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Thursday, January 20, 2011

Tips Tricks and Techniques: Easing a Pressed Curved Edge

You've seen the baby corduroy pants that I've been making for my new nephews, well I've recently been working on a more feminine version of the pants.  In place of the angular front pockets, I've added some sweet rounded pockets.  These rounded pockets are really quite simple to make, so long as you know one simple trick: easing the curved edge.

These particular pockets are stitched directly to the front of the pant, rather than being built in.  With the angular pockets on the boy version, you can easily press the raw edges 3/8" and then stitch them to the front of the pant.

Have you ever tried to press a curved edge?  Not the easiest thing.  You can make it a whole lot easier by using a simple gathering stitch around the base of the curve.

To do this you will want to use a long stitch, with loose tension.  You will start about 1 inch above the turn of the curve, and stitch 1/8" outside of the press line (this will ensure that your gathering stitch is not visible when the pocket is finished). Continue stitching until you have turned the curve, and are about one inch above your curved edge.  Leave you thread ends long, and don't backstitch to start or end your stitch line.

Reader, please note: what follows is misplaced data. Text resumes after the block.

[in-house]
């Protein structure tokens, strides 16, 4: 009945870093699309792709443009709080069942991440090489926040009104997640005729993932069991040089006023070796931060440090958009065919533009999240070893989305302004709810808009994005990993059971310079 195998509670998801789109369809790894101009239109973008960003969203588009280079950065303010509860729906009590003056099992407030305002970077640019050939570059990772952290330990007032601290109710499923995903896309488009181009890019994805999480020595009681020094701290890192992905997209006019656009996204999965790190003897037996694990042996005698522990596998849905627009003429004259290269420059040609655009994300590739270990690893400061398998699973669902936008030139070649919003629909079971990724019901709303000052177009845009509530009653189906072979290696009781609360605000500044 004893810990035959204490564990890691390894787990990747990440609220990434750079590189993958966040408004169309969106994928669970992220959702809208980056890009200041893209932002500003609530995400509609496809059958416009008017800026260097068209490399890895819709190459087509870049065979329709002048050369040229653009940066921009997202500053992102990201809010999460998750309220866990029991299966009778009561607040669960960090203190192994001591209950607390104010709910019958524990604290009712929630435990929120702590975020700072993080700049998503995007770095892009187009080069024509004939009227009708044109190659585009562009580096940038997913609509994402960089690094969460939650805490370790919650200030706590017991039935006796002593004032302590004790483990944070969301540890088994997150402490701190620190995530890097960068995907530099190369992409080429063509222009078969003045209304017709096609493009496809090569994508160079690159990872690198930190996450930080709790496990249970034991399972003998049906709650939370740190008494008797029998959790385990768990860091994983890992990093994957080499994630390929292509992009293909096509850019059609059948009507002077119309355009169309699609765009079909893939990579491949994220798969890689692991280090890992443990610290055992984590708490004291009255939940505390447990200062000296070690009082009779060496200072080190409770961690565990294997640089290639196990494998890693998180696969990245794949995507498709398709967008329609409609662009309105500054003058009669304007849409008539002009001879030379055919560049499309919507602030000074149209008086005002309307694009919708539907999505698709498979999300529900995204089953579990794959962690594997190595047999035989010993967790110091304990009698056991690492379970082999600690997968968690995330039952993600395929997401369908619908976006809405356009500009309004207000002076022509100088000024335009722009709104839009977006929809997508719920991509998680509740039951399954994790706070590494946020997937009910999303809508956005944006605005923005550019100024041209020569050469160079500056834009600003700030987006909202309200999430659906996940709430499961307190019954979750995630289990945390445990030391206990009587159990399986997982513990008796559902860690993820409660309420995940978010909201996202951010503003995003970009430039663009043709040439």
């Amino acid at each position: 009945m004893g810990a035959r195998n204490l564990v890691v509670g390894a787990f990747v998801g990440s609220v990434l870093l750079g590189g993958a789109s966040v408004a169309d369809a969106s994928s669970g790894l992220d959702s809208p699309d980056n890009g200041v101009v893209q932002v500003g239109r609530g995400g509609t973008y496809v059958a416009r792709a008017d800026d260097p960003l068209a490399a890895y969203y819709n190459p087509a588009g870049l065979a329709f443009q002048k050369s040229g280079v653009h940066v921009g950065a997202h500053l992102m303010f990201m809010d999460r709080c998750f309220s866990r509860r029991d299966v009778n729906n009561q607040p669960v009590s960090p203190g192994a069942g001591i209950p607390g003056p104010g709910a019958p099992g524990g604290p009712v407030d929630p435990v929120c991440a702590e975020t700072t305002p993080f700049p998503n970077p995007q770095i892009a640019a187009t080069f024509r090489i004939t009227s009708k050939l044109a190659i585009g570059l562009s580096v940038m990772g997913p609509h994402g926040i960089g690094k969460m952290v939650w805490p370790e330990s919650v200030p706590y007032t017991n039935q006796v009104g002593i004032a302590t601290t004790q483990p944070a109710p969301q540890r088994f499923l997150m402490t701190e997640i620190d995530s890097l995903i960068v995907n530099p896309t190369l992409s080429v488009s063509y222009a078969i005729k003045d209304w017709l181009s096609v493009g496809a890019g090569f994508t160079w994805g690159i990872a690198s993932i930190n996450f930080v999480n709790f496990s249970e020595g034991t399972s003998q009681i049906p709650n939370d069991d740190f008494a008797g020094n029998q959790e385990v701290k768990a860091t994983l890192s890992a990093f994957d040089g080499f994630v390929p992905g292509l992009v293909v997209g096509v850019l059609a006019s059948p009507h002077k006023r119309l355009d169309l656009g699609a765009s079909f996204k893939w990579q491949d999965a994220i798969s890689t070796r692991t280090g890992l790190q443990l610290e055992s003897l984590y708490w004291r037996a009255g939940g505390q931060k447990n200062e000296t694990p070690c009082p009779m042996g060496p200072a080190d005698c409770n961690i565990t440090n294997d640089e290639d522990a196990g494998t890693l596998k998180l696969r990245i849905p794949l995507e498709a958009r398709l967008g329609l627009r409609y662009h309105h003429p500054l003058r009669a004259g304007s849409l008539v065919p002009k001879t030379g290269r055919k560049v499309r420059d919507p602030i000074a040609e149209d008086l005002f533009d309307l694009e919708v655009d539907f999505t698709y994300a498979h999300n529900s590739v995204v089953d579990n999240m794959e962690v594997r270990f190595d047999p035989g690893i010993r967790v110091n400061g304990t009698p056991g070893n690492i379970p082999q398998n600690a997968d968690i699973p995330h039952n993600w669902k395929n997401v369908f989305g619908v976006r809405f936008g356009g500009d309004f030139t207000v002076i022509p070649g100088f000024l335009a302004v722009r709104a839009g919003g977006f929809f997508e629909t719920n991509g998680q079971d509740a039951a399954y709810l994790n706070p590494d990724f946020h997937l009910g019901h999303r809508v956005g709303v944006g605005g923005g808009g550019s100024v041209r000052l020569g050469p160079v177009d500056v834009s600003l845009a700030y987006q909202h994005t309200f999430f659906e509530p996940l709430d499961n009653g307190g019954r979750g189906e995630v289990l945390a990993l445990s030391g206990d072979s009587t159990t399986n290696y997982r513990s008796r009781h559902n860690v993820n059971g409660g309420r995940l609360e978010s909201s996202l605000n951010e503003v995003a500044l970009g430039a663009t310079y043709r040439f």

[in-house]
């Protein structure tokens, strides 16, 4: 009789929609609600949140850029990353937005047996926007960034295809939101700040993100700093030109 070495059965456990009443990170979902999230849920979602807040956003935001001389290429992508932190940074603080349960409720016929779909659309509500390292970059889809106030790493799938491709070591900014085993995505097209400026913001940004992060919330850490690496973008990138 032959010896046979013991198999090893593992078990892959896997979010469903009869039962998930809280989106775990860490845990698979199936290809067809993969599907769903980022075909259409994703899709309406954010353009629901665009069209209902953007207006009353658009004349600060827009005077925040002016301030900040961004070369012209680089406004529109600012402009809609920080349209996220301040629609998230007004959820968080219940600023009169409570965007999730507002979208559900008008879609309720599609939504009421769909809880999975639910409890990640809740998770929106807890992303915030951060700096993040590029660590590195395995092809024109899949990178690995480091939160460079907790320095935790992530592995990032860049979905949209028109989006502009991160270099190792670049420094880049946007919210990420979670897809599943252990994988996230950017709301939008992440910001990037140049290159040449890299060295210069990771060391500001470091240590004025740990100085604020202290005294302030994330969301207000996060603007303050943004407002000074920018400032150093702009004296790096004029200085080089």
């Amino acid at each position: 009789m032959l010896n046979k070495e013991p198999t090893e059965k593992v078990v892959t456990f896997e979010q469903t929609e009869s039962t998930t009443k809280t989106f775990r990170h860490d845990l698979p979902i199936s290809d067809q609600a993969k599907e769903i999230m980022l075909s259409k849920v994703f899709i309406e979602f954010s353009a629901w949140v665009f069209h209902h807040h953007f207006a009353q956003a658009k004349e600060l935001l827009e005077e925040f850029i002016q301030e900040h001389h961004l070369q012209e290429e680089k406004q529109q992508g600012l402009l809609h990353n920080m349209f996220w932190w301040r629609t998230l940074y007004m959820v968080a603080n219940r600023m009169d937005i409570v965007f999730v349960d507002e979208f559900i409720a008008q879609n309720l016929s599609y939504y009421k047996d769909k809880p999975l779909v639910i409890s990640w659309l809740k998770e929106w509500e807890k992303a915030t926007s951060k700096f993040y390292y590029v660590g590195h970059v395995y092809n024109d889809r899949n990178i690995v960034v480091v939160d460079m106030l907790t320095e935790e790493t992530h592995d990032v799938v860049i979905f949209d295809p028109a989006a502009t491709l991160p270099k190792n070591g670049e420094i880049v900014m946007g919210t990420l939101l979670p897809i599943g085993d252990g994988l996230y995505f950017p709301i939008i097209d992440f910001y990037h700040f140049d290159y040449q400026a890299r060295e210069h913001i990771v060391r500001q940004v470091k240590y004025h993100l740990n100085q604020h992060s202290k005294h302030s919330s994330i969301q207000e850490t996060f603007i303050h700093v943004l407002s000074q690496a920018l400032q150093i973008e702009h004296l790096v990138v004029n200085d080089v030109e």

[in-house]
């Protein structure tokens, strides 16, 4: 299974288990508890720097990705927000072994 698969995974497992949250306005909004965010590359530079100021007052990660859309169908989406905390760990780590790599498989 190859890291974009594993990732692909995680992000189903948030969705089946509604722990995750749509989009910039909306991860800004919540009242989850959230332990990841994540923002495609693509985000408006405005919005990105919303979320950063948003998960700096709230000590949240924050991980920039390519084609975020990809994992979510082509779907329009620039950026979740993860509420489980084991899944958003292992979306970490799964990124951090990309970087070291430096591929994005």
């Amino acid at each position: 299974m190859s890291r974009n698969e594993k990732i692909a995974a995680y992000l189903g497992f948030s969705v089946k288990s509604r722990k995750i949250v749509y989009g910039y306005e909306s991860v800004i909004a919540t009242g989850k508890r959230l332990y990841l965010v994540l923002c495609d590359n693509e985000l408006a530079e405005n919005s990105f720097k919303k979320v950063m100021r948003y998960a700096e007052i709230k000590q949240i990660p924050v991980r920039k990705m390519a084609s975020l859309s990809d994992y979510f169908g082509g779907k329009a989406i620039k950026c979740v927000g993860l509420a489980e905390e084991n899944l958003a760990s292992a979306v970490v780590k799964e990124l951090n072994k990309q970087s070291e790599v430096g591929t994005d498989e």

You will not slightly gather your thread.  You will want to pull on either the top or bobbin thread, just enough that the curve begins to turn in.  We are not actually gathering or ruffling the pocket, but merely pulling the threads enough that the raw edge begins to turn inward.

Once I have my stitch line gathered the desired amount, I tie a simple overhand knot with my threads, and trim them.  The knot will keep the gather in place until the pocket is finished.

Now with your iron you will want to press in your raw edges.  Press the entire length of the pocket, and the curved edge.  Your curve should turn smoothly and be ready for attachment.

Now wasn't that easy.  I love using this technique for rounded pockets, but I'm sure that it has many other applications as well.

Thanks for reading, and happy sewing.

Obviously I'm missing a photo of the finished project.  I thought that I had one, but apparently I'm missing it.  I'll try to add it as soon as I am able to get a decent shot.


Irēna said...

very nice job!

Jessica at Me Sew Crazy said...

I can't thank you enough for this simple tute! Of course I am banging my head and saying why didn't I figure that out! DOH!!! THANK YOU THANK YOU THANK YOU!

karen said...

That is great, sometimes it seems amazing that I have been sewing for 11 years and there is still SO much to learn. Thanks.

Unknown said...

So smart! And I love the pom-pom trim on the pockets. :)

Emily said...

Thank you for clearly explaining and showing how to do this. I will stop avoiding curved pockets now. :)

Jess@craftiness is not optional said...

awesome tip, and love the pockets!

Michelle @ Sew-Krafty said...

This is great! Yes, I am trying to figure out why I have not thought of it before. SO glad to have the bloggy world for all these fantastic ideas!! YOU ROCK. :)

Anne said...

Awesome tutorial! I linked to it on Craft Gossip Sewing: